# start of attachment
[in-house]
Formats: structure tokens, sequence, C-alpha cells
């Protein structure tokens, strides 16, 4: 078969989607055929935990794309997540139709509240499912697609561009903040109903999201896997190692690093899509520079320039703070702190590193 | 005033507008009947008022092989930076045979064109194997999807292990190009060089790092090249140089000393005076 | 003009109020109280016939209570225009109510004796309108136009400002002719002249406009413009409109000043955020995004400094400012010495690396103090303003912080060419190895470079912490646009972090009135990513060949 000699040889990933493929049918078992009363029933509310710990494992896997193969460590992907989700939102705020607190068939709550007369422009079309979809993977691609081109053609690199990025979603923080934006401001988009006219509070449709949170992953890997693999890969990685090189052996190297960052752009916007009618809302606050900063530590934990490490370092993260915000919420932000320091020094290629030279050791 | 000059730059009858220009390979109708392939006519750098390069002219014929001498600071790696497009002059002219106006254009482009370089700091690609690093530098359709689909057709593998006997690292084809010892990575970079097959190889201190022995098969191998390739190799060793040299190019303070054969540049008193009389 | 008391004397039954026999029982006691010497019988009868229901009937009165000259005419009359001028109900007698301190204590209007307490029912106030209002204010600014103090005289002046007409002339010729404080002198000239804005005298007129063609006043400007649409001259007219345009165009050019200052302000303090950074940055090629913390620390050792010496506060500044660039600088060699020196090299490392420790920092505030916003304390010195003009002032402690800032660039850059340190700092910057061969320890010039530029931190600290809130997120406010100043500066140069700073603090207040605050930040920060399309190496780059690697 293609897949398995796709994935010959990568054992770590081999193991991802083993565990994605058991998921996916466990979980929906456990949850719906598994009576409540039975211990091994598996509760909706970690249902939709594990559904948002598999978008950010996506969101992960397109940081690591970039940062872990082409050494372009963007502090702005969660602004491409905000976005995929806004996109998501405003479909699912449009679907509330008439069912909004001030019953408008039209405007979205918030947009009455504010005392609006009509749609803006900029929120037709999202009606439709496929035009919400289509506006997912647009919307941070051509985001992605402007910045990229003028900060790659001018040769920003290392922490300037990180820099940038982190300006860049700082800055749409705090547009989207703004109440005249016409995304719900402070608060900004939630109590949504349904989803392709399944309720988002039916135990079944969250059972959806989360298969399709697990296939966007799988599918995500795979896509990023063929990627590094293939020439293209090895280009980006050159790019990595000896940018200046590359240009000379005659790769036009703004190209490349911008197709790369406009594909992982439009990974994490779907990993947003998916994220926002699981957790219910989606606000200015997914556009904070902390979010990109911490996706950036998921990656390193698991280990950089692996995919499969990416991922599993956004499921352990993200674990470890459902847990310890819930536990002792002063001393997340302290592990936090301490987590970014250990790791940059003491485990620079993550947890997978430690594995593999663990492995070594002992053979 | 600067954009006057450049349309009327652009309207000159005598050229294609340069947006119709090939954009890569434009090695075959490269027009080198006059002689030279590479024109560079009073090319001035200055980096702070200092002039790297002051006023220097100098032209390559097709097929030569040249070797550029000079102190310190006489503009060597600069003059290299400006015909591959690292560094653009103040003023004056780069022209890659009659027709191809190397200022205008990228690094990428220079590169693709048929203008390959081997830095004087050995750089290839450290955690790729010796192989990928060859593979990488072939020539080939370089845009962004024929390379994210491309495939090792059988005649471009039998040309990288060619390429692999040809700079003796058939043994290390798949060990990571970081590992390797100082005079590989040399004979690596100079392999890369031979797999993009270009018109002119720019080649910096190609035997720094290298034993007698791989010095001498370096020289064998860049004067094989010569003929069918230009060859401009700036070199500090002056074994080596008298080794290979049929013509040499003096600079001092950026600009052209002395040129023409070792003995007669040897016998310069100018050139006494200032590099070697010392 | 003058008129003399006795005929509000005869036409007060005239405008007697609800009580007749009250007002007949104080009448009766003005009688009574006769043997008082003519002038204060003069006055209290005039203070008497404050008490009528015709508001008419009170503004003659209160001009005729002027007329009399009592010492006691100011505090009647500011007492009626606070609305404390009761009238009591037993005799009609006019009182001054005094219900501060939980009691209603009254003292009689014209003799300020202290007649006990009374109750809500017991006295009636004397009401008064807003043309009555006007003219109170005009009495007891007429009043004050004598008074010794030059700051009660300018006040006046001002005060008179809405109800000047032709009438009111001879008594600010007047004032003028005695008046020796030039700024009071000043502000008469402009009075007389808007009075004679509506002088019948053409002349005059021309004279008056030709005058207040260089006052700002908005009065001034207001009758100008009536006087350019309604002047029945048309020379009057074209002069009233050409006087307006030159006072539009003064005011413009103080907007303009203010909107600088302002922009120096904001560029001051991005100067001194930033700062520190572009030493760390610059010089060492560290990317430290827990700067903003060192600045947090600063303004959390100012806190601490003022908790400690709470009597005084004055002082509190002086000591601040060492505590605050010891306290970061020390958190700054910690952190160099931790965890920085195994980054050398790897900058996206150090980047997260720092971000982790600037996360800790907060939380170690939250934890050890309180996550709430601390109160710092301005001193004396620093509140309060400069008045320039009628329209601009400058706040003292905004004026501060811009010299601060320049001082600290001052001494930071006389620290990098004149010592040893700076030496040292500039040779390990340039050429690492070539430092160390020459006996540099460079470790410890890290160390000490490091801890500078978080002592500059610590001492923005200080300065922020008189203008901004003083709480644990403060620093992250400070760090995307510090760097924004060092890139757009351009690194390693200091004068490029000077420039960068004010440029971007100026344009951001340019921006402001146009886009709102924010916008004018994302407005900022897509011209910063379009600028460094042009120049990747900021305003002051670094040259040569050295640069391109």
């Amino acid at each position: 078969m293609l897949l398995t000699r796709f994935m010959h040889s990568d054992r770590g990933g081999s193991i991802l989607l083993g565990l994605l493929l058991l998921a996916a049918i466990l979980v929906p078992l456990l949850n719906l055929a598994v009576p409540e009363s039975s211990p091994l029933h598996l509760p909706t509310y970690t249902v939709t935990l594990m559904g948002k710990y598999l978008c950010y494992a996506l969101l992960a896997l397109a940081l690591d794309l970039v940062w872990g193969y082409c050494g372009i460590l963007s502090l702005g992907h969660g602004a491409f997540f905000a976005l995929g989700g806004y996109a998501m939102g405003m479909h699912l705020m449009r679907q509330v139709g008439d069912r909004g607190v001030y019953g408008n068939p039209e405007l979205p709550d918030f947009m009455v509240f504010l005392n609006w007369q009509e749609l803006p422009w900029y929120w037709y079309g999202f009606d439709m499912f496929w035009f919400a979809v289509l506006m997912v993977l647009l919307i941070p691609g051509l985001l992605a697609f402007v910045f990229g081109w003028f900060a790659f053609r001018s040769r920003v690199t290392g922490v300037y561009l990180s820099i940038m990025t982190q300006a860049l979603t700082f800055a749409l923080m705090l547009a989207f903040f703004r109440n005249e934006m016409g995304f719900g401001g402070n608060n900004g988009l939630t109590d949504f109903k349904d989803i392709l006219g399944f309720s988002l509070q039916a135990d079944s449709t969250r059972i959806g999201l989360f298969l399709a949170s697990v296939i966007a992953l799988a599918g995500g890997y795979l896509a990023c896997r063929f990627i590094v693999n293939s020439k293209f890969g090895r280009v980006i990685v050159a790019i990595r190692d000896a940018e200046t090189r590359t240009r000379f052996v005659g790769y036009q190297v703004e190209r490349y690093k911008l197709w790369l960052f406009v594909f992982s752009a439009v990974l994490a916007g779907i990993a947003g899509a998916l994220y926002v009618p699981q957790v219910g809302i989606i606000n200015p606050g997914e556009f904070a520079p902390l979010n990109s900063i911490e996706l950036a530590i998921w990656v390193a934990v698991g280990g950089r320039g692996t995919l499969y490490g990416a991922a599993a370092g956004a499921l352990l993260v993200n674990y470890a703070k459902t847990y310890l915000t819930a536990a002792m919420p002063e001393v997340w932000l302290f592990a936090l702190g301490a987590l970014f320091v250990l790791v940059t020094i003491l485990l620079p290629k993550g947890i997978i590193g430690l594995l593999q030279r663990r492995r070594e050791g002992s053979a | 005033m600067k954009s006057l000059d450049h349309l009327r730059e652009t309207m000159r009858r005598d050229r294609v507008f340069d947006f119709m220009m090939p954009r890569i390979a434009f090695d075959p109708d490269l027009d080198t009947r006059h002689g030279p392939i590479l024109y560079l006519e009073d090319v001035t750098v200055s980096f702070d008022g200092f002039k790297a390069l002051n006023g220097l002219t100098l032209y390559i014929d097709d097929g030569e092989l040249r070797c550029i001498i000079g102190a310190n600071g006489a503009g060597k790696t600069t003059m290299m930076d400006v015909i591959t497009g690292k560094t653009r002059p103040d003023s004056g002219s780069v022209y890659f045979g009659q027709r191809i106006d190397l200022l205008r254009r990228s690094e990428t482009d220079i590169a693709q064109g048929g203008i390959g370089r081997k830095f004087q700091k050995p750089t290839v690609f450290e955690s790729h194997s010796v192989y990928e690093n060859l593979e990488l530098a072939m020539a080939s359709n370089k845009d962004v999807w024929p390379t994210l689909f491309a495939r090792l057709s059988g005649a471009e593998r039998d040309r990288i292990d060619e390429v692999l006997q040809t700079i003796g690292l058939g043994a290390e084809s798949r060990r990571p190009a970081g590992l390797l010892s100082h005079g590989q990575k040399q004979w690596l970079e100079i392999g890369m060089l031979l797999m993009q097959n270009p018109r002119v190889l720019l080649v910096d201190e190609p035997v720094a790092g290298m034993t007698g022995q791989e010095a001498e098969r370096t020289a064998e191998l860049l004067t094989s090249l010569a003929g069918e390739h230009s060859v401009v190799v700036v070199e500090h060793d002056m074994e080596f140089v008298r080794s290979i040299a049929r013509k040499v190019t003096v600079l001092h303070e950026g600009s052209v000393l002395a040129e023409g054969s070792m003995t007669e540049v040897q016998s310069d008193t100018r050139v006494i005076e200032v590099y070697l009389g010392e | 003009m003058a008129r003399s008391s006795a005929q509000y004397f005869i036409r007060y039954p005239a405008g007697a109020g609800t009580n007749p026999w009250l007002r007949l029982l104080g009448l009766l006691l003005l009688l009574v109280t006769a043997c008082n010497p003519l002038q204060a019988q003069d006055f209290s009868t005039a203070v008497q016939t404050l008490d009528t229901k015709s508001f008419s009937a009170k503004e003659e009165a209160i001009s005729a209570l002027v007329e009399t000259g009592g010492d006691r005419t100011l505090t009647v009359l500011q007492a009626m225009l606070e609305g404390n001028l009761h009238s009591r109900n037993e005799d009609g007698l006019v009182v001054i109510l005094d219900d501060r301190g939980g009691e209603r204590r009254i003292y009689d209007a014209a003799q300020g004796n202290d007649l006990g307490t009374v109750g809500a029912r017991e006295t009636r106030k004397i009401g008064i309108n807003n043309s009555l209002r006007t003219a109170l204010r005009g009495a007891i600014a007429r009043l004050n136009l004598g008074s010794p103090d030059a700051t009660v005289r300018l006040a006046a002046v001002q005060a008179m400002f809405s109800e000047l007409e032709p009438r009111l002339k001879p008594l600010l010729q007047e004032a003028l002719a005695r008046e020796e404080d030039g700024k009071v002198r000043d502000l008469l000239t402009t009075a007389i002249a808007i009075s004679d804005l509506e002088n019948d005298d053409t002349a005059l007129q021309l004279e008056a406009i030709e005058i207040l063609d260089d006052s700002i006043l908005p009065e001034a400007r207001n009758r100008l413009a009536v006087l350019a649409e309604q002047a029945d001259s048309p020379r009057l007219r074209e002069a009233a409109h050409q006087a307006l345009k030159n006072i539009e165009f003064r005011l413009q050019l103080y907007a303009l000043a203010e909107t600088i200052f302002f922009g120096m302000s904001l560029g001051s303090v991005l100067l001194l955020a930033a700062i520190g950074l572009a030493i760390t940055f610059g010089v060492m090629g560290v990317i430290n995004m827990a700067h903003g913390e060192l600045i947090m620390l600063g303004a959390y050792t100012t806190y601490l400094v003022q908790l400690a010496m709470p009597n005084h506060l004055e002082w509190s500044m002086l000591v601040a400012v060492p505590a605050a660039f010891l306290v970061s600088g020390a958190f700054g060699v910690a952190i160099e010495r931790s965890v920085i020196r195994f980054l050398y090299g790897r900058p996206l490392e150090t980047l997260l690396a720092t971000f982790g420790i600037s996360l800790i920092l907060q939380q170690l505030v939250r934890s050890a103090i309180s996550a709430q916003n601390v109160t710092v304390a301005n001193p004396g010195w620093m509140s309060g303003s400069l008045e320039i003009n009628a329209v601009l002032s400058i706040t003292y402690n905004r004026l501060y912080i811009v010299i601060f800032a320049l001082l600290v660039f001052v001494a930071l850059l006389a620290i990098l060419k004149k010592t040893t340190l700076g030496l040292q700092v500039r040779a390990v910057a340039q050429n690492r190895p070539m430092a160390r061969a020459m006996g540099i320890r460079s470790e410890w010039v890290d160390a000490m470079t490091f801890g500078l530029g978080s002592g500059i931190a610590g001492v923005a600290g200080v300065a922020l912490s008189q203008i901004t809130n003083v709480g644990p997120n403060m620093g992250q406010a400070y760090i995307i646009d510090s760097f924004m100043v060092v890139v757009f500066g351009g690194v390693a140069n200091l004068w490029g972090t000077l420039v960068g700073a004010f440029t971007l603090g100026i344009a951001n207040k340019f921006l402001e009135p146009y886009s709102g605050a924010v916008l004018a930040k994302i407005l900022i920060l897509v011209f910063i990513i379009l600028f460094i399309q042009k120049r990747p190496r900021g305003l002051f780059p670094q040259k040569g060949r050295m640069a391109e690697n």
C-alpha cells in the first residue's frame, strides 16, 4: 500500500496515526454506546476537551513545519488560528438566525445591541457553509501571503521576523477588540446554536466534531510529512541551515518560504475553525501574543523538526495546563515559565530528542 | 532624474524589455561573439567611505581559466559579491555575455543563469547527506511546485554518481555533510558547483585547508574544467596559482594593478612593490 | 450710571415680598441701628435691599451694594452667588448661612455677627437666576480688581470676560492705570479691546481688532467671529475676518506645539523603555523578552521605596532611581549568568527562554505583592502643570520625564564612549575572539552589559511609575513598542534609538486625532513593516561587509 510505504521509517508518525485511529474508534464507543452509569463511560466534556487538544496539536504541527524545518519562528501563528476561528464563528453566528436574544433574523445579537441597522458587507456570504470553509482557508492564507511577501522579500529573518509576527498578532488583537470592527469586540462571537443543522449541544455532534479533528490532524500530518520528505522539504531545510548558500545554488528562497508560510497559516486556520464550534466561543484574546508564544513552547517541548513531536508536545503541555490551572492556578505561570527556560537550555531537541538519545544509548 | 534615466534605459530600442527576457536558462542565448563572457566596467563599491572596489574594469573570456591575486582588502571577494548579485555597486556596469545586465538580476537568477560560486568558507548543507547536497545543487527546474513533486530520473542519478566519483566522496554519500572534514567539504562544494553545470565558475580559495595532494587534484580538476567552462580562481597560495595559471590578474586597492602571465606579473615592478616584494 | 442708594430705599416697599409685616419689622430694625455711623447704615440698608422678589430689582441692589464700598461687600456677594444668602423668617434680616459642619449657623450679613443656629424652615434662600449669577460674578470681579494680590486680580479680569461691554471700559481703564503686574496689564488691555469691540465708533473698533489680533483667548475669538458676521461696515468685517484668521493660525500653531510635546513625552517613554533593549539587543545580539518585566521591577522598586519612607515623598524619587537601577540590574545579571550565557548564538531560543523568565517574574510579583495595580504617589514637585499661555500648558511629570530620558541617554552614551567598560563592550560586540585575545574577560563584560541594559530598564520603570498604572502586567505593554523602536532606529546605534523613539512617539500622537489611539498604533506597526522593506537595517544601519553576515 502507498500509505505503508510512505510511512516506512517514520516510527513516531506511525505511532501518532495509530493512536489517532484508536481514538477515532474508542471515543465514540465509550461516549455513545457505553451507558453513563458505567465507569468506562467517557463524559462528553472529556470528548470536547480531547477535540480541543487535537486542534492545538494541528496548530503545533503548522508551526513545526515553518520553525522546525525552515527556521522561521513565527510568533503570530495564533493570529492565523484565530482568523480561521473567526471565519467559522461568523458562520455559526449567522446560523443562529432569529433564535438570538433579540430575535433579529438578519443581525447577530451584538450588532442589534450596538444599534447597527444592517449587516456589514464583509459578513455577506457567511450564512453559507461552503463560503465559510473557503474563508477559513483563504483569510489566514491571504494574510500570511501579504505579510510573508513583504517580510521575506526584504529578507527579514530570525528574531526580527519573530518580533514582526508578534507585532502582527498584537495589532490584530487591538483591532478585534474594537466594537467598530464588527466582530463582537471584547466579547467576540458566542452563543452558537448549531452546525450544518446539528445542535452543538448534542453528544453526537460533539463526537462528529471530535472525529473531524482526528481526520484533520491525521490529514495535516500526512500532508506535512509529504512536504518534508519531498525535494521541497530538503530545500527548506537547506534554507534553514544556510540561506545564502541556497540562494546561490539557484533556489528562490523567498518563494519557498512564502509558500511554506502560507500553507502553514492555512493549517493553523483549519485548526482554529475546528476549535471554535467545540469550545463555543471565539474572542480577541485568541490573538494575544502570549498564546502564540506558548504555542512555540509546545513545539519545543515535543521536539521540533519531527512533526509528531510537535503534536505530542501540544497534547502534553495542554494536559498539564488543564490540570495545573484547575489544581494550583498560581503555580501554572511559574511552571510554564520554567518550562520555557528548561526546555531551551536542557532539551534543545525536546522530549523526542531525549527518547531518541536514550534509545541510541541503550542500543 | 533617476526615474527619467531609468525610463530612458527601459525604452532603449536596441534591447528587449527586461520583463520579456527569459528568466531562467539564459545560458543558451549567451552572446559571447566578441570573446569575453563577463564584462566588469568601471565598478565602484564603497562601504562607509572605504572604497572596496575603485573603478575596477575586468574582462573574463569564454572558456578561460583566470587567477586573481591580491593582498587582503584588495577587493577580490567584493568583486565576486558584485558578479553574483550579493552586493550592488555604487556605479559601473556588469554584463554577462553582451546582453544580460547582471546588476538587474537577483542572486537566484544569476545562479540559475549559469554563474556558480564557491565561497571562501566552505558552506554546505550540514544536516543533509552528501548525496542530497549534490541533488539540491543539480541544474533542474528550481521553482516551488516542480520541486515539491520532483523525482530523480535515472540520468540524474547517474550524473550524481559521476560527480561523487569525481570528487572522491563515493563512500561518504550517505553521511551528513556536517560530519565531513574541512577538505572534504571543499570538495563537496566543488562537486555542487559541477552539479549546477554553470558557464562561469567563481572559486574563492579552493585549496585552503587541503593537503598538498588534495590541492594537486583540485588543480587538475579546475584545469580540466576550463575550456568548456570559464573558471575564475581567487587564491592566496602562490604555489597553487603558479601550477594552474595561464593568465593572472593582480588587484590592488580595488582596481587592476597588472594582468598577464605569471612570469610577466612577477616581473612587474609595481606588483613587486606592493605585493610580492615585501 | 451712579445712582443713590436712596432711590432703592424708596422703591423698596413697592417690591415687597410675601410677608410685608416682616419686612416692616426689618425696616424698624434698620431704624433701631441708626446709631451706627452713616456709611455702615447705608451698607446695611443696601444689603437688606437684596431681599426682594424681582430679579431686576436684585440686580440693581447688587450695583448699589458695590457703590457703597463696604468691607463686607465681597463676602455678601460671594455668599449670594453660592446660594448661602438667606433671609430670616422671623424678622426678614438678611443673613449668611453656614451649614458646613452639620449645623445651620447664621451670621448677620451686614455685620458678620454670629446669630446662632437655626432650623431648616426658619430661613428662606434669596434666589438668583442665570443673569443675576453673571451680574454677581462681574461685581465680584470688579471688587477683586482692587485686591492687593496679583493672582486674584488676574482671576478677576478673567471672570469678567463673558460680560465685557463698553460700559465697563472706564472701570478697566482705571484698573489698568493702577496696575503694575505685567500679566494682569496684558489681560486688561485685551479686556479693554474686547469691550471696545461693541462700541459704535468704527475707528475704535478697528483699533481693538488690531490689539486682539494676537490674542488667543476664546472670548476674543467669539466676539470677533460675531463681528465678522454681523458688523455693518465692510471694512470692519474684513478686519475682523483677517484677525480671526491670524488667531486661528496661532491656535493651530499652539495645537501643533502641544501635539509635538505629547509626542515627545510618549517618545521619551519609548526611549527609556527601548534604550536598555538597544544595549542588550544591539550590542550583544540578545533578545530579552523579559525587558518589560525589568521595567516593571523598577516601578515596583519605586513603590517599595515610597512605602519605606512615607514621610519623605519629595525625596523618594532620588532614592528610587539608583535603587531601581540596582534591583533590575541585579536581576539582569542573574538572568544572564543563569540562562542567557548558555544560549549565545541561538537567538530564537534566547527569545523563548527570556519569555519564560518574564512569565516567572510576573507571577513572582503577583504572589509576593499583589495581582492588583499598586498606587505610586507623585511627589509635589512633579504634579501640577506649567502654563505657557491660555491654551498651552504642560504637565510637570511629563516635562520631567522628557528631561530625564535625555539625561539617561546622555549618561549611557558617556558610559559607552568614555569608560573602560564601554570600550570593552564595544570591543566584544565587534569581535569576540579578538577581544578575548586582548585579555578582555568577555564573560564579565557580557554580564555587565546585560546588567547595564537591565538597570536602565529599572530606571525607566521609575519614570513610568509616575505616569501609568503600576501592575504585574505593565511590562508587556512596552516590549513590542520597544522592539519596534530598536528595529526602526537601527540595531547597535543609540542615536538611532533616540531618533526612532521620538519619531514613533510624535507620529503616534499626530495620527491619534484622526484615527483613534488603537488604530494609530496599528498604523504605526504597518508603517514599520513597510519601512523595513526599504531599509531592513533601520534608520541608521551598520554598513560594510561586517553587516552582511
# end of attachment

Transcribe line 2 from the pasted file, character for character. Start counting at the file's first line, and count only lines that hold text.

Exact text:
Formats: structure tokens, sequence, C-alpha cells